The Washington Times - May 25, 2009, 03:40PM

Good afternoon from Flushing Meadows, home of the New York Mets since 1964 but now with a slightly new address. As my 7-train approached the familiar Willits Point stop a little while ago, I was immediately struck by what was in my field of vision (Citi Field) and what wasn’t (Shea Stadium, which has been razed and turned into a parking lot).

I was never a fan of Shea. OK, I will freely admit it was my least favorite ballpark in the majors, and I usually dreaded going there (even more after I came down with food poisoning in the press dining room last season).


So I was very excited to walk into Citi Field today for the first time, with the Nats getting ready to open a three-game series against the Mets. From the outside, everything looked nice. The walk from the subway platform certainly was shorter and more pleasant. And the numerous elevators waiting for me (as opposed to Shea’s one rickety old contraption that took six months to get from level 4 to level 1).

But once I stepped off the elevator and found the press box (Lewis and Clark would have been helpful, since I was misdirected onto the wrong floor, then thought I had found the press box only to discover the door was locked) I have to say I’m kind of underwhelmed.

Don’t get me wrong: This place puts Shea to shame. But my initial impression of this place, when comparing it with the other new ballparks that have opened in the last 15 years: Meh. It’s not horrible by any means, but neither is it jaw-dropping.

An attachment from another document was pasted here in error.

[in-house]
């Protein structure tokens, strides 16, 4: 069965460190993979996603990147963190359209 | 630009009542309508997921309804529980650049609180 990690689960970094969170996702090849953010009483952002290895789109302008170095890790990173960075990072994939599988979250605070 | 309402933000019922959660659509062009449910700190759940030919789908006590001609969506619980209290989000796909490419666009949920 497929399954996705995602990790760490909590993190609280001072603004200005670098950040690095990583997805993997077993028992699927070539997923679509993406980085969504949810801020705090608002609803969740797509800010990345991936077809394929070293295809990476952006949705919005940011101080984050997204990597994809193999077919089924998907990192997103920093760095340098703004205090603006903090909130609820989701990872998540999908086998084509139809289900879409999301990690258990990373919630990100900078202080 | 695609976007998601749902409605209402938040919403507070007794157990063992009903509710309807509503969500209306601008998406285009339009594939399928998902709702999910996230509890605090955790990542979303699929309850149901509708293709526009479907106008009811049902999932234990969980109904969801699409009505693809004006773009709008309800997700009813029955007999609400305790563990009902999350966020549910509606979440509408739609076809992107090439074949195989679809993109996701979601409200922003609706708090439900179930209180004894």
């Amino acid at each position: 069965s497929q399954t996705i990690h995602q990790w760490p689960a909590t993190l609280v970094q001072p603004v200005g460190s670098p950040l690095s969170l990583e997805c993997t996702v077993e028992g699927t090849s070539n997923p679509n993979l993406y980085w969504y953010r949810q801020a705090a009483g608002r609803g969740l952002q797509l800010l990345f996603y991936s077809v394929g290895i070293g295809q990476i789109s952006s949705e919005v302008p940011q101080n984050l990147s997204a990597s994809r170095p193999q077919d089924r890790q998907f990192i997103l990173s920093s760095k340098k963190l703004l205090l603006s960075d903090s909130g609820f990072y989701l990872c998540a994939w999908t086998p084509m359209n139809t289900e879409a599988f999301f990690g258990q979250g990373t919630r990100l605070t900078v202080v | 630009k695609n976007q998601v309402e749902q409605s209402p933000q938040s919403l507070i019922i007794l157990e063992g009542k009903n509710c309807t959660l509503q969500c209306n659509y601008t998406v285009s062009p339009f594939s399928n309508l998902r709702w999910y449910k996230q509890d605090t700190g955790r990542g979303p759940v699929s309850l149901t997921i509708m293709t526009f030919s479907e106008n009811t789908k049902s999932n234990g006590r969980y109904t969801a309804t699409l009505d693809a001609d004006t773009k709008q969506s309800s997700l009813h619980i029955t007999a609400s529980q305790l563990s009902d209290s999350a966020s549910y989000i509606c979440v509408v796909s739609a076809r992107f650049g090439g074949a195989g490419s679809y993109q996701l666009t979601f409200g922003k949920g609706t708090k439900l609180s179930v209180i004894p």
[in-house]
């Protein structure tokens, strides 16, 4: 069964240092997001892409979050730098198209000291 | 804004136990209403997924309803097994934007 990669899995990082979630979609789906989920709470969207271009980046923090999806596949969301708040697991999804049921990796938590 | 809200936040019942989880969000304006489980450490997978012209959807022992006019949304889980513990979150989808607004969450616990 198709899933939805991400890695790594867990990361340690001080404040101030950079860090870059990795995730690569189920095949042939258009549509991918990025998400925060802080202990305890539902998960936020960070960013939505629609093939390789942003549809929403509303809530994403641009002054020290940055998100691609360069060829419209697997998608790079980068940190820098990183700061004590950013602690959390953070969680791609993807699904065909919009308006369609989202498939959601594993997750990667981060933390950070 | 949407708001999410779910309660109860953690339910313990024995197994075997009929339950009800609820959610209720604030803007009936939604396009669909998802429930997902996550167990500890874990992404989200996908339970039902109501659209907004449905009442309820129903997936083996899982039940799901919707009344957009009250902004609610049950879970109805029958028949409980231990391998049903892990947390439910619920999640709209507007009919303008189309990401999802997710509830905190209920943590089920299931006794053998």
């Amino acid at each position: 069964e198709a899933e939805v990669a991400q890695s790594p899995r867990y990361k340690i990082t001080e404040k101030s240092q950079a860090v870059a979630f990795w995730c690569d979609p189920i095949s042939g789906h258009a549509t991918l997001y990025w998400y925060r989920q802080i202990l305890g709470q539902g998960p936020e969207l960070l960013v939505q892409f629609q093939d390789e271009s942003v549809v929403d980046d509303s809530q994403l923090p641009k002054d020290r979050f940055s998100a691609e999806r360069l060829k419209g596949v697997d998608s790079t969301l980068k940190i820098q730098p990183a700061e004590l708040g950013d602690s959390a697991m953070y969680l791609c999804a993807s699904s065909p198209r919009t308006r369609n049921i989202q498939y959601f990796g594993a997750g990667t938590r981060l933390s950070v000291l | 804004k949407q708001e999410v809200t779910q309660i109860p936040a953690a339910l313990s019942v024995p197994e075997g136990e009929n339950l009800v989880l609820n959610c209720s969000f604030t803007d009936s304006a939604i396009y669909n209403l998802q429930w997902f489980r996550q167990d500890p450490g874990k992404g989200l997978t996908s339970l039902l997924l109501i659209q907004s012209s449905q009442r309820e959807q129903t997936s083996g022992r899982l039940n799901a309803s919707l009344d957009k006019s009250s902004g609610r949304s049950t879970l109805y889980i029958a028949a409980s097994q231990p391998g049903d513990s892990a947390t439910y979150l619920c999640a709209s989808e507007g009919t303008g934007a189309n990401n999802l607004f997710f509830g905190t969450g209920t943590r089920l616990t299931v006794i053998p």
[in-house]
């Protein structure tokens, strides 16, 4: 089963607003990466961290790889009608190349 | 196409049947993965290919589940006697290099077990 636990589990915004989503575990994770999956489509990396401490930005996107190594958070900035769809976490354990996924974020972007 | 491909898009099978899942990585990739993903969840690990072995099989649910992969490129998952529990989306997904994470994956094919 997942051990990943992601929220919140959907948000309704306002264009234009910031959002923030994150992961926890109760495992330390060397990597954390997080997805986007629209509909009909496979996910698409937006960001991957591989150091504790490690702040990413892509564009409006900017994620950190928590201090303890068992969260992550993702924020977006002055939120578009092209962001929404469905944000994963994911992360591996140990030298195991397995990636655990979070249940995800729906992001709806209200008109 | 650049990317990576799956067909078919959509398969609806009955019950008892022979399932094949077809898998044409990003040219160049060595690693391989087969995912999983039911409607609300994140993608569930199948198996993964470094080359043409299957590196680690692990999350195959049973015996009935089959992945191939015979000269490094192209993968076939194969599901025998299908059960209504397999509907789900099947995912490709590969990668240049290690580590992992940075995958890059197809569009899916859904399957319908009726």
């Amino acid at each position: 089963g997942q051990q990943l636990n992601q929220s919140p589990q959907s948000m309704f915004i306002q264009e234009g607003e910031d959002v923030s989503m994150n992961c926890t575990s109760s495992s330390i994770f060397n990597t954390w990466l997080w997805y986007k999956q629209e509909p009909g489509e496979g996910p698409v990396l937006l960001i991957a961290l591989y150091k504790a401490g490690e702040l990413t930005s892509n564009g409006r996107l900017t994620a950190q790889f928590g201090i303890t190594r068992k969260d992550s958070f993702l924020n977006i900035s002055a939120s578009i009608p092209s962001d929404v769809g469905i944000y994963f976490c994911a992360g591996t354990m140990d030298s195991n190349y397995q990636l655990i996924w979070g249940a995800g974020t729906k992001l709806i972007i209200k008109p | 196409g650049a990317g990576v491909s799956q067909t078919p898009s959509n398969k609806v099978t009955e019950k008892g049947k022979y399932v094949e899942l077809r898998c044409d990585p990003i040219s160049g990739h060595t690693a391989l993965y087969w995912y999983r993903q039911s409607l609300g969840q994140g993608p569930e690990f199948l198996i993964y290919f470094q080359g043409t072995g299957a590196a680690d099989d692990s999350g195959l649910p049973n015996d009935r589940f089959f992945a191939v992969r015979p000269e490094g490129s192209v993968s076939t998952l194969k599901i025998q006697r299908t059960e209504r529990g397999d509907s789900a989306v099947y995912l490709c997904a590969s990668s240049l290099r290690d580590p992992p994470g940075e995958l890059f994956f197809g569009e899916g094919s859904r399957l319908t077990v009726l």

For one thing, it’s big. Really big. The scoreboards reach up to the sky, nearly hitting the planes taking off from nearby LaGuardia. Also, it’s dark. As in, the shade of green (or is it black?) that dominates the park is too dark and doesn’t look inviting.

Then there’s the outfield fence, which changes direction, angle and height about every five feet. Seriously, it’s the most ridiculously shaped outfield I’ve ever seen in a ballpark not named Fenway. At least Fenway has some charm and reason for it’s odd configuration. This one just seems to be different for the sake of being different.

I don’t mean to harp on all this, and like I said, Citi Field is obviously a huge improvement over Shea Stadium. And I want to take more time to look around the place, see it from field level, etc.

But they say you never get a second chance to make a first impression. And my first impression of Citi Field is that it’s not very impressive.